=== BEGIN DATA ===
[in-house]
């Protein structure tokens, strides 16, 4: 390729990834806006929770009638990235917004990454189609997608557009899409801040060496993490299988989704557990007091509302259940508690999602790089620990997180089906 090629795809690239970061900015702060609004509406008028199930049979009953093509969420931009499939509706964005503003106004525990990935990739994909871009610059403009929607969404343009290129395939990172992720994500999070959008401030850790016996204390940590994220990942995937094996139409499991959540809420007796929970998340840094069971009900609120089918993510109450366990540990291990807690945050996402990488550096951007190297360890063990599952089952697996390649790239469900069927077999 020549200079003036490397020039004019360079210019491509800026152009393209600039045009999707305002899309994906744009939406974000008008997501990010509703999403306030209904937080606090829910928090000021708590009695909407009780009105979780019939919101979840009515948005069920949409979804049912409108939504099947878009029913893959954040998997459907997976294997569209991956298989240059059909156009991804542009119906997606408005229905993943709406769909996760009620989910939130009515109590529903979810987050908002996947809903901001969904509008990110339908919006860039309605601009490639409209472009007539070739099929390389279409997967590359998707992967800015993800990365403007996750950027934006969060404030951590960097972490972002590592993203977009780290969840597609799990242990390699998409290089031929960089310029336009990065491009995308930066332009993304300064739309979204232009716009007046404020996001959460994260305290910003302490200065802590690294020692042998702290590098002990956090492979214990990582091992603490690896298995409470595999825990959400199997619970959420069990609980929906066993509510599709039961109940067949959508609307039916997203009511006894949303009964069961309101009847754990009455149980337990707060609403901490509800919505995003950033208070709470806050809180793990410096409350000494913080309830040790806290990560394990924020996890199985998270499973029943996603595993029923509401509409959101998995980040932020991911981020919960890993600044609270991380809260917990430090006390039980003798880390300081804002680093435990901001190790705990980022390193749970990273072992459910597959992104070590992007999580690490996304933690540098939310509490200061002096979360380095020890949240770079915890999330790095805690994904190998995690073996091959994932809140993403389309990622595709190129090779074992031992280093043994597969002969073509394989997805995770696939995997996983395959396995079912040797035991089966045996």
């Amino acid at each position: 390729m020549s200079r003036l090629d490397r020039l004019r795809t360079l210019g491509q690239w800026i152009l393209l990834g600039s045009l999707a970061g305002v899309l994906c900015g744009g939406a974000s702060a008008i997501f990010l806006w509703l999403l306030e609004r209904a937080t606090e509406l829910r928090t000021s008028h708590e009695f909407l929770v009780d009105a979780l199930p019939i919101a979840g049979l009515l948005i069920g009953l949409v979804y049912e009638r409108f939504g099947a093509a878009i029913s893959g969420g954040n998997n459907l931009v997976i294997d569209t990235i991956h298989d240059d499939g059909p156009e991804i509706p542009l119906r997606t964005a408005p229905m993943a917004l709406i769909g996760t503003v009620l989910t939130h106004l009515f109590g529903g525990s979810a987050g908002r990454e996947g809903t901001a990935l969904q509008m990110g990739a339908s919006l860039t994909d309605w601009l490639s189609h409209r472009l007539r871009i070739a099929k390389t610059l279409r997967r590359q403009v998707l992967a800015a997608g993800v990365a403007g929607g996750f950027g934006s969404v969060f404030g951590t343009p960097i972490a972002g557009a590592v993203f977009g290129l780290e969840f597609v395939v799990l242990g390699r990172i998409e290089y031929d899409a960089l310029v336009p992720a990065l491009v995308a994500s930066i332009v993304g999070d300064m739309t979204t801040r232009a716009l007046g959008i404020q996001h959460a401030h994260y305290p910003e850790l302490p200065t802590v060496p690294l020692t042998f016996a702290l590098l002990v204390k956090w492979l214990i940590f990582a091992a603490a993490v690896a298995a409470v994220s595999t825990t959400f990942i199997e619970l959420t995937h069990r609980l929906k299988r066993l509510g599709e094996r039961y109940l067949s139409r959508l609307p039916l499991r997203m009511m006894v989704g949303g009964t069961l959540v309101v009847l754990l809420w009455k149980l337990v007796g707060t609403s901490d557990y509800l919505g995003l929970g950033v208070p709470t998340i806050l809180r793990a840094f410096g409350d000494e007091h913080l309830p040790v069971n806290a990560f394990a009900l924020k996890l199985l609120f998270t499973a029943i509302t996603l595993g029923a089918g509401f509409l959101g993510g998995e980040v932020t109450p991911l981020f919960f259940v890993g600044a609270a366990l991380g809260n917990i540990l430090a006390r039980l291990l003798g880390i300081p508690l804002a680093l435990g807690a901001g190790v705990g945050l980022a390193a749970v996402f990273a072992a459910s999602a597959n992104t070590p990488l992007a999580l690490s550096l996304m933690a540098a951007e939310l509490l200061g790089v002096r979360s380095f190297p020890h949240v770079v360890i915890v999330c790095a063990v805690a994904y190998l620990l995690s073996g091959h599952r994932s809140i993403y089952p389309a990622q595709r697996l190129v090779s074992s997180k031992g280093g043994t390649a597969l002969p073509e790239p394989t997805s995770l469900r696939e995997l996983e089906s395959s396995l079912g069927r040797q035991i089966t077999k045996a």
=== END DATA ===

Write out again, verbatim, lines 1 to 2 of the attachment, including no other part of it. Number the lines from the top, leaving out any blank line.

[in-house]
């Protein structure tokens, strides 16, 4: 390729990834806006929770009638990235917004990454189609997608557009899409801040060496993490299988989704557990007091509302259940508690999602790089620990997180089906 090629795809690239970061900015702060609004509406008028199930049979009953093509969420931009499939509706964005503003106004525990990935990739994909871009610059403009929607969404343009290129395939990172992720994500999070959008401030850790016996204390940590994220990942995937094996139409499991959540809420007796929970998340840094069971009900609120089918993510109450366990540990291990807690945050996402990488550096951007190297360890063990599952089952697996390649790239469900069927077999 020549200079003036490397020039004019360079210019491509800026152009393209600039045009999707305002899309994906744009939406974000008008997501990010509703999403306030209904937080606090829910928090000021708590009695909407009780009105979780019939919101979840009515948005069920949409979804049912409108939504099947878009029913893959954040998997459907997976294997569209991956298989240059059909156009991804542009119906997606408005229905993943709406769909996760009620989910939130009515109590529903979810987050908002996947809903901001969904509008990110339908919006860039309605601009490639409209472009007539070739099929390389279409997967590359998707992967800015993800990365403007996750950027934006969060404030951590960097972490972002590592993203977009780290969840597609799990242990390699998409290089031929960089310029336009990065491009995308930066332009993304300064739309979204232009716009007046404020996001959460994260305290910003302490200065802590690294020692042998702290590098002990956090492979214990990582091992603490690896298995409470595999825990959400199997619970959420069990609980929906066993509510599709039961109940067949959508609307039916997203009511006894949303009964069961309101009847754990009455149980337990707060609403901490509800919505995003950033208070709470806050809180793990410096409350000494913080309830040790806290990560394990924020996890199985998270499973029943996603595993029923509401509409959101998995980040932020991911981020919960890993600044609270991380809260917990430090006390039980003798880390300081804002680093435990901001190790705990980022390193749970990273072992459910597959992104070590992007999580690490996304933690540098939310509490200061002096979360380095020890949240770079915890999330790095805690994904190998995690073996091959994932809140993403389309990622595709190129090779074992031992280093043994597969002969073509394989997805995770696939995997996983395959396995079912040797035991089966045996």